A divided House on Tuesday approved a bill that could increase water storage in California’s Merced River by taking away some long-standing “wild and scenic” river protections.
Backed by farmers and local lawmakers but opposed by environmentalists and the Obama administration, the bill written by Rep. Jeff Denham, R-Turlock, Calif., passed as part of a larger public lands measure package tailored by conservatives.
“It’s a small step,” Denham said. “We need thousands of jobs in the Central Valley, and we need many more projects like this.”
The bill would allow the Merced Irrigation District to raise New Exchequer Dam spillways, temporarily expanding Lake McClure some years into a part of the river currently protected as free-flowing under federal law.
The House approved the legislation by a 232 to 188 margin and shipped it to the Senate, where it faces an uncertain future. Although Democratic Sens. Dianne Feinstein and Barbara Boxer have not endorsed the Merced River language, neither has publicly opposed it. Behind the scenes, both senators and their staffs are reviewing the idea.
“I support increasing water supply in Lake McClure,” Feinstein said Tuesday, “but more research needs to be done of the proposal’s environmental effects.”
The broader package approved by the House includes a public lands potpourri, including renewal of a Northern California timber harvest plan initially co-authored by Feinstein. More controversially, the package includes a scheme to exempt immigrant control projects along the Mexican and Canadian borders from some 39 different environmental laws including the Endangered Species Act.
Denham’s legislation is designed to help the Merced Irrigation District plan the future of New Exchequer Dam and Lake McClure. By raising two spillway gates 10 feet, the irrigation district would increase potential storage by up to 70,000 acre-feet and boost hydroelectric power production by up to 10,000 megawatts.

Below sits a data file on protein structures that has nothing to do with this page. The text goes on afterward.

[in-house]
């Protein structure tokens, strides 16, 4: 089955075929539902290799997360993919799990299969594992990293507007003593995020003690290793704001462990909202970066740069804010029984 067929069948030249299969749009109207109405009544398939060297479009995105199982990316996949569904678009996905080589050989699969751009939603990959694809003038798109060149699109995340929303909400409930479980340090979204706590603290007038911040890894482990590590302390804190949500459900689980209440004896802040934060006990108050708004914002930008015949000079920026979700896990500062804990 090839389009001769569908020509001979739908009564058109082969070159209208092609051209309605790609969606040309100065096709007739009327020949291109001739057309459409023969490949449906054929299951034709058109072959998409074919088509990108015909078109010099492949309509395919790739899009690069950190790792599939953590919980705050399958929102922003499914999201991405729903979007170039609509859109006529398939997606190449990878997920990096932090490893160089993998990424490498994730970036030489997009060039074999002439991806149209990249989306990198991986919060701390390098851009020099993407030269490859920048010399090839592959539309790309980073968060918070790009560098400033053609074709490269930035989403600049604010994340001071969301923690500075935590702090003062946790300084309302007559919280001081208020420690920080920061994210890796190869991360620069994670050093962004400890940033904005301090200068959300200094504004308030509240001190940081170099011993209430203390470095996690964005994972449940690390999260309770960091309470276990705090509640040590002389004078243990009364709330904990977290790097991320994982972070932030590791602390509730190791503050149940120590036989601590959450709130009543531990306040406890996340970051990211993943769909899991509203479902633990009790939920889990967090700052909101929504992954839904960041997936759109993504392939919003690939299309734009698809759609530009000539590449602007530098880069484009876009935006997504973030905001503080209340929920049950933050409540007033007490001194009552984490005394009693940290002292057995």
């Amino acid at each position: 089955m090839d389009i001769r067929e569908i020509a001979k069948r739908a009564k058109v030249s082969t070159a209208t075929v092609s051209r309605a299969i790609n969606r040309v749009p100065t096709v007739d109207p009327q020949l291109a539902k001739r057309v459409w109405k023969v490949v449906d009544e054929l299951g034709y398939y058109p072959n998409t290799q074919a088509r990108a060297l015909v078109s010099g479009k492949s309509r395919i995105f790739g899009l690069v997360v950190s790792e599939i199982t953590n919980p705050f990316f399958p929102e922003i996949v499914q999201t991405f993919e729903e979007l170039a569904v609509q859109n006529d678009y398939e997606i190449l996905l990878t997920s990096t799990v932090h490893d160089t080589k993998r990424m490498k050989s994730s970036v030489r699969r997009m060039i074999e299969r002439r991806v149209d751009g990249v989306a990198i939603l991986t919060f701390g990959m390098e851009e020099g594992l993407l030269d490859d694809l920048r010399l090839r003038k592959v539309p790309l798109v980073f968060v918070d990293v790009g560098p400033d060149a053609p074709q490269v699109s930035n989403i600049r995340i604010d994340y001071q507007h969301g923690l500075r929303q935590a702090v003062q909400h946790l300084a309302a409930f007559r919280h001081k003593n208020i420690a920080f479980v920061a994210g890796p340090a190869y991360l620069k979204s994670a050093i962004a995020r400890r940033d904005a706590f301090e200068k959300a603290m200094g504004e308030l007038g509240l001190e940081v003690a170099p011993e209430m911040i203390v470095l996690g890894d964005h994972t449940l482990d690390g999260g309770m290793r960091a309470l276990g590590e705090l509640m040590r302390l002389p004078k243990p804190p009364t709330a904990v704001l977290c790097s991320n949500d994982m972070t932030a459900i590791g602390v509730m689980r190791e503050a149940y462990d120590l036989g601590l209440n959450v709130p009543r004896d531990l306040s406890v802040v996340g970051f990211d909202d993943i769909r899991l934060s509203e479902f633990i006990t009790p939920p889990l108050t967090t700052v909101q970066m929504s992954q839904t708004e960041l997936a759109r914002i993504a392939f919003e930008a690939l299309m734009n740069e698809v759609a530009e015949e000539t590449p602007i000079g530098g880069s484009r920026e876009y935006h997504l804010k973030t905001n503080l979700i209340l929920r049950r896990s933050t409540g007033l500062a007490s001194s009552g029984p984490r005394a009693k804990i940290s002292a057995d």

Currently, the irrigation district cannot allow Lake McClure to expand beyond a point 867 feet above sea level. The bill would allow the lake to reach 877 feet above sea level.
In doing so, the district would temporarily inundate about half-a-mile of the river that’s currently protected under the federal wild-and-scenic law. The inundation would occur during wetter-than-normal years, for up to 60 days.
“We should be able to adjust these boundaries, especially if it improves the greater good,” Denham said.
It’s a local concern, but it sets a national precedent. As described by opponents, the legislation marks the first time Congress would allow the inundation of a river segment protected under the wild-and-scenic program.
“Never before has Congress reversed course and eliminated federal protection to allow this kind of harm to a previously protected river,” Friends of the River and other conservation groups wrote this week, adding that “our wild and scenic rivers are as important as our national parks and equally deserving of truly permanent protection.”
The temporary inundation could harm habitat for the limestone salamander and the elderberry longhorn beetle, two creatures protected under state or federal laws, federal officials say. Remains of the old Yosemite Valley Railroad and historic gold-mining sites would be “degraded,” the Bureau of Land Management warned at a congressional hearing.
Nationwide, portions of more than 200 rivers are covered under the wild-and-scenic river law, first written in 1968. Designated rivers are managed in their free-flowing state, though the protections are not as strict as given federal wilderness. Currently, a little more than 122 miles of the Merced River from Yosemite National Park to Lake McClure are covered under bills approved by Congress in 1987 and 1992.
“The unique beauty of the Merced makes it a prime choice for inclusion in the wild-and-scenic river system,” then-Rep. Gary Condit, D-Ceres, Calif., said in 1992.
If Congress approves shrinking the Merced River’s wild-and-scenic protections, and Obama doesn’t stand in the way, the Merced Irrigation District will still need Federal Energy Regulatory Commission approvals as part of the New Exchequer relicensing.